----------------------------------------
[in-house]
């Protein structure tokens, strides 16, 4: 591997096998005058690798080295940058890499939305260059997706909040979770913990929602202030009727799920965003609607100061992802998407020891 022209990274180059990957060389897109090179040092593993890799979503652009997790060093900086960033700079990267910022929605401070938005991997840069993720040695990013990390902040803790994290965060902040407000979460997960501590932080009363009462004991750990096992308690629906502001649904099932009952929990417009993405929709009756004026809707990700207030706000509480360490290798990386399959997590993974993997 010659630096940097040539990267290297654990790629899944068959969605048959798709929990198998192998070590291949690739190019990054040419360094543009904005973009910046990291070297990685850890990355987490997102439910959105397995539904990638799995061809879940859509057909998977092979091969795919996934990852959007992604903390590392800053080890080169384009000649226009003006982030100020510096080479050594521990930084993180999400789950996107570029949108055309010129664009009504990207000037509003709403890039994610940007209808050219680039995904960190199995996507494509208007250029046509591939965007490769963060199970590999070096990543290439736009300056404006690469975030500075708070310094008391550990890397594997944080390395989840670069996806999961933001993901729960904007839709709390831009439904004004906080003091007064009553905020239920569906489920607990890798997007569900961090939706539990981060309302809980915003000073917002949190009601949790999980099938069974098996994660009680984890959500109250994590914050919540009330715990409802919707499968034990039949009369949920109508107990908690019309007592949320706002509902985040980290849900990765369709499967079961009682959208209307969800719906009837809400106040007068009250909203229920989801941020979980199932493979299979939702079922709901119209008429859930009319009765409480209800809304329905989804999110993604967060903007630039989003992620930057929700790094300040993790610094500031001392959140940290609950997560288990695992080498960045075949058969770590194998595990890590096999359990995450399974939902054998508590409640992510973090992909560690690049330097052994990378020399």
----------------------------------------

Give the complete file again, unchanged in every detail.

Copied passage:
[in-house]
């Protein structure tokens, strides 16, 4: 591997096998005058690798080295940058890499939305260059997706909040979770913990929602202030009727799920965003609607100061992802998407020891 022209990274180059990957060389897109090179040092593993890799979503652009997790060093900086960033700079990267910022929605401070938005991997840069993720040695990013990390902040803790994290965060902040407000979460997960501590932080009363009462004991750990096992308690629906502001649904099932009952929990417009993405929709009756004026809707990700207030706000509480360490290798990386399959997590993974993997 010659630096940097040539990267290297654990790629899944068959969605048959798709929990198998192998070590291949690739190019990054040419360094543009904005973009910046990291070297990685850890990355987490997102439910959105397995539904990638799995061809879940859509057909998977092979091969795919996934990852959007992604903390590392800053080890080169384009000649226009003006982030100020510096080479050594521990930084993180999400789950996107570029949108055309010129664009009504990207000037509003709403890039994610940007209808050219680039995904960190199995996507494509208007250029046509591939965007490769963060199970590999070096990543290439736009300056404006690469975030500075708070310094008391550990890397594997944080390395989840670069996806999961933001993901729960904007839709709390831009439904004004906080003091007064009553905020239920569906489920607990890798997007569900961090939706539990981060309302809980915003000073917002949190009601949790999980099938069974098996994660009680984890959500109250994590914050919540009330715990409802919707499968034990039949009369949920109508107990908690019309007592949320706002509902985040980290849900990765369709499967079961009682959208209307969800719906009837809400106040007068009250909203229920989801941020979980199932493979299979939702079922709901119209008429859930009319009765409480209800809304329905989804999110993604967060903007630039989003992620930057929700790094300040993790610094500031001392959140940290609950997560288990695992080498960045075949058969770590194998595990890590096999359990995450399974939902054998508590409640992510973090992909560690690049330097052994990378020399």